5. Specify media usage with clear examples using the identity, colours, sizing and proportion.
6. Also show, how your brand CANNOT be used. Give examples of wrong use of identity, colour etc and product usage. This refers to brand identity mutilation and distortion, inappropriate or offensive imagery or association (becomes more important internationally) This saves alot of headaches and annoying questions.
7. Include your brand values, philosophy, proposition with a little brand history about your brand, its roots, founders etc It gives the creatives a little more meat to chew on and they love a good story!
8. Specify photo usage and how they can be used with your chosen media. Include examples as mentioned. You need feedback from your International markets regarding photo 'sensitivities' e.g. sexual references but this will be clarified in your brand values, philosophy and proposition earlier.
9. Use a binder that you can add inserts to and that are easy to print and do not incur unnecessary costs by being 'creative' - an A4 size will do and is a pretty universal format.
10. On your CD/DVD make sure your interface is simple and easy to use with a hyperlink to get updates from your website/intranet. Include commercials or well known campaigns.
There must be more but these are what I can remember immediately.
Hope this helps.
8/29/2004 at 8:04 PM
I completed an identity process a year ago, and I found that when you introduce the style guide, it is a good idea to do a presentation to the key constituencies in your co who will use your guide. I had some odd things, unusal spacing around the identity, the PMS color was only the "coated" stock version, even for uncoated stock, and we couldn't use two types of identities together. So I was able to point these out and help the group to understand some of the finer points of using and working with the new identity. Plus they had a face to go to, not just a manual.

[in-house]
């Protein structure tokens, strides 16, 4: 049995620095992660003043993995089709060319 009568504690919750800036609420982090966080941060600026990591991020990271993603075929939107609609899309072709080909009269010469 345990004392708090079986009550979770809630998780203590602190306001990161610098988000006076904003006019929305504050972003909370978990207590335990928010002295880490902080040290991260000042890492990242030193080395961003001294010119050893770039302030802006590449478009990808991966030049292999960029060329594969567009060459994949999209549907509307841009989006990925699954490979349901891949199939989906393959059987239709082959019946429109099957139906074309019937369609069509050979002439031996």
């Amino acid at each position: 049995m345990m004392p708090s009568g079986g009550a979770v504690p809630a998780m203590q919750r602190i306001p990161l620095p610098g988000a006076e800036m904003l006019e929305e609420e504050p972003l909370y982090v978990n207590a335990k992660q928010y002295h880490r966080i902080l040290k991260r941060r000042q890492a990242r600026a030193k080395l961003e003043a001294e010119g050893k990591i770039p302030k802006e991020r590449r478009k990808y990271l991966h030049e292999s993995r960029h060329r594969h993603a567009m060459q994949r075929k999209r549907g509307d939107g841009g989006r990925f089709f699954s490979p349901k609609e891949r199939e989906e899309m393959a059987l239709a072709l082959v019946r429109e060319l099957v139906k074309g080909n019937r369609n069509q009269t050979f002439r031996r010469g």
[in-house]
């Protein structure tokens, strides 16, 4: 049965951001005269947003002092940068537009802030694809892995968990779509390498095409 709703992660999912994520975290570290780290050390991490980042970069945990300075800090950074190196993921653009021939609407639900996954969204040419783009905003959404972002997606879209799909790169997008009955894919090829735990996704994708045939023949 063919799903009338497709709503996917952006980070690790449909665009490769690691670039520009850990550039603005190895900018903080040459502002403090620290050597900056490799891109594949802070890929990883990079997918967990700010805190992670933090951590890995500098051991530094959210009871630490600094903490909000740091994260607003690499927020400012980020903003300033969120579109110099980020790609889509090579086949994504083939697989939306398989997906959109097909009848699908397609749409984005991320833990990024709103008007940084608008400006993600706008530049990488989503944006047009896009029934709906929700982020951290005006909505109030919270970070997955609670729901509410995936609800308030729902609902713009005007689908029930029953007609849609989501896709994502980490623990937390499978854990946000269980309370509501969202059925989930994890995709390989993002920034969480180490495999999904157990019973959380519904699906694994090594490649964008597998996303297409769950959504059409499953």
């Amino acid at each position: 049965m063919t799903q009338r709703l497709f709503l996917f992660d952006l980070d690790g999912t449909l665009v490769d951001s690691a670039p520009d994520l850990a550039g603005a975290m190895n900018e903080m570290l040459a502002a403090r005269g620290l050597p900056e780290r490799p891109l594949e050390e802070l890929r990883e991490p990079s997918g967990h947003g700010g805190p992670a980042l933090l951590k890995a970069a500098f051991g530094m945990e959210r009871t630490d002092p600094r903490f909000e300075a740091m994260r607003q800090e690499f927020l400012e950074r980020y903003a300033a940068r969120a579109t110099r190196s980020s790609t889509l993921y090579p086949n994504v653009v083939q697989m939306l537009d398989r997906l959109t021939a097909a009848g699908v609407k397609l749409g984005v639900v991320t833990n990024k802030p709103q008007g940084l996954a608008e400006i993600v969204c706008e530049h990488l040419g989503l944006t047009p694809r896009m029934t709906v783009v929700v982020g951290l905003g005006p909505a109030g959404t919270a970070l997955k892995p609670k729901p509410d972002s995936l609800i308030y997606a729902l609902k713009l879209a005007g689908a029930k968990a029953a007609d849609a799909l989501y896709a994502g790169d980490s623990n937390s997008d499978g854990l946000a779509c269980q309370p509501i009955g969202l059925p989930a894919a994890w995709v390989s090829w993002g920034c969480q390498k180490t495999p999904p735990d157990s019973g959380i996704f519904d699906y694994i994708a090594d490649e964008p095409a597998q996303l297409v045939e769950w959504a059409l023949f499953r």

Hope this is helpful.
8/30/2004 at 2:04 AM
No doubt it will be an extremely helpful tool for all marketing/ sales and branding people. A corporate identity manual should be:
a) Easily printable and easily referred to
b) Should be easily accessible
c) Should use very simple language - and atleast in 2 languages(one in a major language of the country plus vernacular languages). e.g. In Canada it will be in English & French.. in Middle East English & Arabic, in Pakistan English and Urdu and so on and so forth. If international, then English, Spanish, French, Arabic, Mandarin etc. depending upon the countries you operate in
d) Use lots of "Dos & Don'ts" to lucidly depict the logo type, colour scheme, size, height etc.
e) Should display options in colour & if in black & white
f) Use try and portray all possible avenues of branding
Hope this helps
9/7/2004 at 12:34 AM
Hello all. I am closing this question. This is standard procedure when the question author gets busy and falls out of the conversation for a while – or doesn’t understand the procedure for closing.
Thanks for participating!
BACK TO TOP
Post a Comment
The Most In-Demand Digital Marketing Skills
by Ayaz Nanji
The 10 Best (and Worst) Performing Words in Email Subject Lines
by Ayaz Nanji
Bye-Bye to These 10 Web Design Trends
by Scott Donald
LOL vs. Haha: How People Laugh Online
by Ayaz Nanji
Build Your Brand by Separating It From Product
by Brian Bennett
See more marketing articles »
MarketingProfs uses single
sign-on with Facebook, Twitter, Google and others to make subscribing and signing in easier for you. That's it, and nothing more! Rest assured that
provide your social data to 3rd parties
contact friends on your network
post messages on your behalf
interact with your social accounts
Your data is secure with